Giles: On my soapbox, I still can’t believe that in 2023 70% of people who apply for jobs still don’t receive an acknowledgement email which is going to tank your candidate satisfaction rate. From a candidate perspective, we could employ this technology to create more convincing automated responses that can make a candidate feel like there’s a more personal touch. WhatsApp's a great way to do that because it feels more real. But to be honest, the technology is already there in your applicant tracking system, recruiters across the board need to start harnessing it.
Matt: Keeping candidates warm during the onboarding and pre-employment process is a challenge we’re seeing colleagues discuss. AI has WhatsApp integrations and chatbot integrations. You can go and build that stuff relatively simply. I say simply, when of course I’m sitting in a bubble of exploring this stuff on the daily. But I’m no coder! And despite not being a coder, I’m able to use AI systems like ChatGPT to create custom chatbots and the like.
One thing to note with chatbots is that if you are going down this route, make sure the bot is open and transparent about being a bot, rather than pretending to be a person. That will – for sure – increase candidate satisfaction because it means the candidate has a touchpoint.
Matt: If you’ve got a recruitment process, I guarantee I’ll be able to find it on Reddit, Telegram, or a WhatsApp group. Yes, people are using new technology to go and find buzzword answers to questions they know nothing about, but you should be able to sift those answers easily by using online tools that identify AI responses. If you want to video interview someone remotely, make sure the camera shows where their hands are so they can’t be typing on ChatGPT the whole time. Obviously text-to-speech then becomes a problem, but with all kinds of technologies there are loopholes that a candidate could find. Interview fraud like that is very rare but will happen regardless of what technology is available.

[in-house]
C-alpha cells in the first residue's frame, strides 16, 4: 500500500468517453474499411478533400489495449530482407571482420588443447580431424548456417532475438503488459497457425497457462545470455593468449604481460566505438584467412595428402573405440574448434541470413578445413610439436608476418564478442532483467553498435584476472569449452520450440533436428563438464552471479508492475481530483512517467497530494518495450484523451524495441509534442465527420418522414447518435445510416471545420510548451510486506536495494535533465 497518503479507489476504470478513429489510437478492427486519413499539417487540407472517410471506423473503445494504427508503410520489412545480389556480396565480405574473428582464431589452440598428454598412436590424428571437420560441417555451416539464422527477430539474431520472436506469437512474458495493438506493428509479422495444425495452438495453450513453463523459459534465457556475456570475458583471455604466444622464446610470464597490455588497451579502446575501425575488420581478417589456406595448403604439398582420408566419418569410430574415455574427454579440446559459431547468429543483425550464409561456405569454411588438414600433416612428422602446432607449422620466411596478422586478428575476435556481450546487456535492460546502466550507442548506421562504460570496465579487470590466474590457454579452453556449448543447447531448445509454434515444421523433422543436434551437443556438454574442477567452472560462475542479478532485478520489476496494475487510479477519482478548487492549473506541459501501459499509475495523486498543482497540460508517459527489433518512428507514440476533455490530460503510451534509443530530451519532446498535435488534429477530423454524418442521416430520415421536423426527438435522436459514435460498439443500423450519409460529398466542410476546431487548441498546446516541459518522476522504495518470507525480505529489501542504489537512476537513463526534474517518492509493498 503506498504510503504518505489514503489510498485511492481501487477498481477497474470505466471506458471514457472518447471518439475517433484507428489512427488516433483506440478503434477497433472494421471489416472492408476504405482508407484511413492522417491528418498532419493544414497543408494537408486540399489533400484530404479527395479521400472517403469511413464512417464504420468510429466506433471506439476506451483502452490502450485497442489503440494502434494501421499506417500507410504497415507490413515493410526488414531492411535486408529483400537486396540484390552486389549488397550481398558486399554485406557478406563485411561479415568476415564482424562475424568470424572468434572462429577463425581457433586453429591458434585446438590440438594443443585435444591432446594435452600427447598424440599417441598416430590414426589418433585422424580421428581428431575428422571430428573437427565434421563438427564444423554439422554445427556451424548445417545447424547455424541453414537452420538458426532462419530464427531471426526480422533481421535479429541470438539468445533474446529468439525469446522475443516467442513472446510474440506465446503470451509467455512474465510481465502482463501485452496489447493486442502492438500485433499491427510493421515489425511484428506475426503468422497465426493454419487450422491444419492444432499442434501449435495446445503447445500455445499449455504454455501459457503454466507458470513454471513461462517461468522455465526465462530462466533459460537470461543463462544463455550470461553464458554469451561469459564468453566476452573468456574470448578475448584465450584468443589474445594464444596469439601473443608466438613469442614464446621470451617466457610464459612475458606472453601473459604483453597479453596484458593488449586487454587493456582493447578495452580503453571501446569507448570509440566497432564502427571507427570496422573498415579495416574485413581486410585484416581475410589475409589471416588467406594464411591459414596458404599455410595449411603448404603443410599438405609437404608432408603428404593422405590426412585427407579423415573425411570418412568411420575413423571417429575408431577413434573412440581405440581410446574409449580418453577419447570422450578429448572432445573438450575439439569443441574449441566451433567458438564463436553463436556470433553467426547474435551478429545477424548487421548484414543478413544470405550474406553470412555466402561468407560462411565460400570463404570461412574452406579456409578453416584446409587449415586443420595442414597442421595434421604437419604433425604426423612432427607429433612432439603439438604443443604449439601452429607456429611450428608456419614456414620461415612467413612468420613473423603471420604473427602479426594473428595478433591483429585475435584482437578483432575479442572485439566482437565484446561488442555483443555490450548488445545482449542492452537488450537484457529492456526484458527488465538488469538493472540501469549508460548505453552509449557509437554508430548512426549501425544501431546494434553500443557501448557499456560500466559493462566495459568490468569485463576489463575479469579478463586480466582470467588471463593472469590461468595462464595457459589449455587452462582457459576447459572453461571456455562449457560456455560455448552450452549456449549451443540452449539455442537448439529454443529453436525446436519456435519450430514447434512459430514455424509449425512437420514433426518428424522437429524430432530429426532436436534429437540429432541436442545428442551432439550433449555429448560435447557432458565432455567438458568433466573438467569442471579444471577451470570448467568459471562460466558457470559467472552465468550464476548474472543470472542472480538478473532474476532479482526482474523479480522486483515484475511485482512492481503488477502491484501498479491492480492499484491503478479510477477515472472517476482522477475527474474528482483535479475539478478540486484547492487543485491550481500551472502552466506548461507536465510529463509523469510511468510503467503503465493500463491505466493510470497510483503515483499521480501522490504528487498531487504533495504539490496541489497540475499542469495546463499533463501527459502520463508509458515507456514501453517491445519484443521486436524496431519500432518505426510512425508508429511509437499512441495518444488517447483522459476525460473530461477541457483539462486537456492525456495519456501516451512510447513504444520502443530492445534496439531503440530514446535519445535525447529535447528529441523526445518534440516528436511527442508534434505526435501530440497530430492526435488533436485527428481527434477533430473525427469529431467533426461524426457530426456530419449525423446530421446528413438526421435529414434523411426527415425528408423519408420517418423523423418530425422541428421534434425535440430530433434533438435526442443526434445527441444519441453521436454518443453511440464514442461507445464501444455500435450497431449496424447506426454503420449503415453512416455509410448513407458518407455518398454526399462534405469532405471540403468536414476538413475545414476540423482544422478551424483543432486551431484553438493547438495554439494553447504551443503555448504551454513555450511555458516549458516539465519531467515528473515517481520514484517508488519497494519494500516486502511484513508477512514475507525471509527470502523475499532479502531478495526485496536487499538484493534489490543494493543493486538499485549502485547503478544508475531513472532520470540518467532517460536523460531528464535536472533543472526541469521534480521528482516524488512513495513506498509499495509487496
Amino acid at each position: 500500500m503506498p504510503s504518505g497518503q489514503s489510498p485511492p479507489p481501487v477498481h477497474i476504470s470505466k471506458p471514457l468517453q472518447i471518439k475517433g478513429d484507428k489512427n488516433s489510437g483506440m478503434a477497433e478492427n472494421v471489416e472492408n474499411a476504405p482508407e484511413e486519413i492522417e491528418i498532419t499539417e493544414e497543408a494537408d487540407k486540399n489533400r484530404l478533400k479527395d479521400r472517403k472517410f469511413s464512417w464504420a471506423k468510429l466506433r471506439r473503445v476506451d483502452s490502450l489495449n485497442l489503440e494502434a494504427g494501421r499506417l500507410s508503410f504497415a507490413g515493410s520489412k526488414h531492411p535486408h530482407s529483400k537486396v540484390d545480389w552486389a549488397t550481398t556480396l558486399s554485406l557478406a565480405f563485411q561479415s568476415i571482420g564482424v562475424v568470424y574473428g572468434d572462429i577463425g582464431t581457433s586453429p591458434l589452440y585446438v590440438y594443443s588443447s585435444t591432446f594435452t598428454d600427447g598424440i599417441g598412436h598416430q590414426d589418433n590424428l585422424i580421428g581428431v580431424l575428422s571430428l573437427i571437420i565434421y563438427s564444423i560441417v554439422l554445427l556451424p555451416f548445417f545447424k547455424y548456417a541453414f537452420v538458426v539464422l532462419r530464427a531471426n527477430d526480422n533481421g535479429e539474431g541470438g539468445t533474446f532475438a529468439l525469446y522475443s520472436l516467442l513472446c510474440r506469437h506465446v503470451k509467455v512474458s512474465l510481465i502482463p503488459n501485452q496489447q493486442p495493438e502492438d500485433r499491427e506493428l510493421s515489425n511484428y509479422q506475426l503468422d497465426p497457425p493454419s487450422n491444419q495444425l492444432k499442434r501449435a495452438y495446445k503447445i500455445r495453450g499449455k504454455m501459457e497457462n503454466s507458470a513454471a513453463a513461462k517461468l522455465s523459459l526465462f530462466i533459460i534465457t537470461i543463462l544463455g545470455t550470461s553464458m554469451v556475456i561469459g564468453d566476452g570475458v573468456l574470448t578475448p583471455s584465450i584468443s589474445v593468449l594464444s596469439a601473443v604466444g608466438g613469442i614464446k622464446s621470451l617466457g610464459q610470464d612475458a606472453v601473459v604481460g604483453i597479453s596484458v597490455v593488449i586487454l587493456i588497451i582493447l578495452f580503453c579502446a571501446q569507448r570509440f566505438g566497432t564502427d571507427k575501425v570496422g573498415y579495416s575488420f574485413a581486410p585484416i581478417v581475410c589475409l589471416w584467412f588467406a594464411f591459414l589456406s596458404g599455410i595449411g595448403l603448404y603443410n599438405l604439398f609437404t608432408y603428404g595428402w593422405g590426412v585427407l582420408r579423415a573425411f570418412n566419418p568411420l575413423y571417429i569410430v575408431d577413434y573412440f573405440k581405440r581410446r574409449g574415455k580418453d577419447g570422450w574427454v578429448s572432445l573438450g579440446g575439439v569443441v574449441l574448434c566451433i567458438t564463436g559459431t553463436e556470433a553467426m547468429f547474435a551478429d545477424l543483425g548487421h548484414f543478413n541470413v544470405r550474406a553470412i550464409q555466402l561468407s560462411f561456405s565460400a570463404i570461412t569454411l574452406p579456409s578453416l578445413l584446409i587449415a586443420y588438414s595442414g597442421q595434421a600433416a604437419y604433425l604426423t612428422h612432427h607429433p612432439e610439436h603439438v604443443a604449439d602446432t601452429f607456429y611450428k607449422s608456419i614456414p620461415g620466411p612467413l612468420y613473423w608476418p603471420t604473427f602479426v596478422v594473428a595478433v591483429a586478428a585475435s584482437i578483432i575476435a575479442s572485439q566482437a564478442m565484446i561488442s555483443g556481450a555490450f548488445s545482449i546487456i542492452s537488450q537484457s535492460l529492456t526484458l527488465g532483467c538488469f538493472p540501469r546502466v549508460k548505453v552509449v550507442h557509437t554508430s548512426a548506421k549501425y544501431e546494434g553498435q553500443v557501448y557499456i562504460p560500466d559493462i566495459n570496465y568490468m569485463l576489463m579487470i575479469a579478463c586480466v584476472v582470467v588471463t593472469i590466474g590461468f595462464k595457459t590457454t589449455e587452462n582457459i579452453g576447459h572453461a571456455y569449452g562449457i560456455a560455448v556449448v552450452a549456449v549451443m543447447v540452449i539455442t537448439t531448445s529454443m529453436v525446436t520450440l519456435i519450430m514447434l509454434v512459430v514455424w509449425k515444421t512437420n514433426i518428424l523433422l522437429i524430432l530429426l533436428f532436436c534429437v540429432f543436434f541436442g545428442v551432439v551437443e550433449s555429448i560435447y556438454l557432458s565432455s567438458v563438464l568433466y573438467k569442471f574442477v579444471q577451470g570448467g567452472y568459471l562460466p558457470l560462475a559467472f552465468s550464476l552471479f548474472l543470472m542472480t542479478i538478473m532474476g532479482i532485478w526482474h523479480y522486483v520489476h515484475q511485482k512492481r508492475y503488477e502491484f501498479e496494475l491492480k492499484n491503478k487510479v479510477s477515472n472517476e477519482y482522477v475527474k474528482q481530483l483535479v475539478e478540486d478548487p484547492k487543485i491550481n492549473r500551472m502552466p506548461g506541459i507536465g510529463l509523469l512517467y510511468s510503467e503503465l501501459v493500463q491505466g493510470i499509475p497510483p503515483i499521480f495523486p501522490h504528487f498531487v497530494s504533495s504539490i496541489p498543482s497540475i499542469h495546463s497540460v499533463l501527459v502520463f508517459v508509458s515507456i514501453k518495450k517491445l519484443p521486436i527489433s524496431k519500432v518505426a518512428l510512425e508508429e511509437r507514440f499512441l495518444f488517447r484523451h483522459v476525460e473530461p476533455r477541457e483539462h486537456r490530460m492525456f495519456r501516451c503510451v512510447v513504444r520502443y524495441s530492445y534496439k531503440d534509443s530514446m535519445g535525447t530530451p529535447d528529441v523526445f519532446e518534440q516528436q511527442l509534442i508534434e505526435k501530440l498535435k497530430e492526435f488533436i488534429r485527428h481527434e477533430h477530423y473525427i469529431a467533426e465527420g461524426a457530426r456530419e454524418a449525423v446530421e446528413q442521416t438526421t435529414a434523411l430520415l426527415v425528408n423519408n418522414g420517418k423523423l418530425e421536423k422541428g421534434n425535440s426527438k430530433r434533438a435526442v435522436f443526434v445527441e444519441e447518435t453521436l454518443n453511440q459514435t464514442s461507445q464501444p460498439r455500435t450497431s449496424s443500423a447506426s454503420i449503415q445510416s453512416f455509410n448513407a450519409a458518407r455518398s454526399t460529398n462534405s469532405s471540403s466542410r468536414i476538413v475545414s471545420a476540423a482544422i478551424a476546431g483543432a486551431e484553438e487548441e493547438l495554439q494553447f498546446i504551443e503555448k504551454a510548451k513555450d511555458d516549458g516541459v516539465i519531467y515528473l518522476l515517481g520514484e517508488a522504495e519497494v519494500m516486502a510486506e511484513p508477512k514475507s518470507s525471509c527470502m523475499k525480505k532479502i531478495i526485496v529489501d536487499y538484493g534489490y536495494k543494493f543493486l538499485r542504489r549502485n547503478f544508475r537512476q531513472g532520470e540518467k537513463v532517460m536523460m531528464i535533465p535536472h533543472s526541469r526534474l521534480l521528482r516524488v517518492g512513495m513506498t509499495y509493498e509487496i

Giles: You don’t need to use advanced technology to speed up and streamline your process because it all goes back to your application process on the front-end. Time how long it takes your application, we’ve seen previously that for non-specialist roles the application process should take less than 15 minutes. That will set a precedent. Things like DBS, right-to-work checks can all be integrated with your ATS to shorten your overall time and become a quick win.
Giles: Let’s start with equality, diversity and inclusion. If you have an algorithm that can ensure unconscious bias when sifting through CVs and the like, that should – on paper – be better than a human being. But of course the thing to be wary of is that algorithms are designed by people in the first place!
Matt: There are a couple of ways to think about ethics in AI. Transparency is the first. Giving people an explanation of how your AI tool works, who designed it, where it comes from, is key. You need to explain to candidates what your AI tool is, what it does, and why you’re using it.
We saw in a survey that 78% of millennial candidates believe AI has influence over whether or not someone gets hired. While AI tools can help with CV sifting and such, there is currently no AI tool that can handle the full end-to-end process effectively.
Control of our data is key. Data collection is a slippery slope, so if you are using an AI to go and look at data, you need to understand the limitations of that and tell people if the tool has access to their data.
It’s a really deep rabbit hole and a really important one. There’s automation for good, there’s automation for bad. Just doing automation for the sake of it isn’t enough.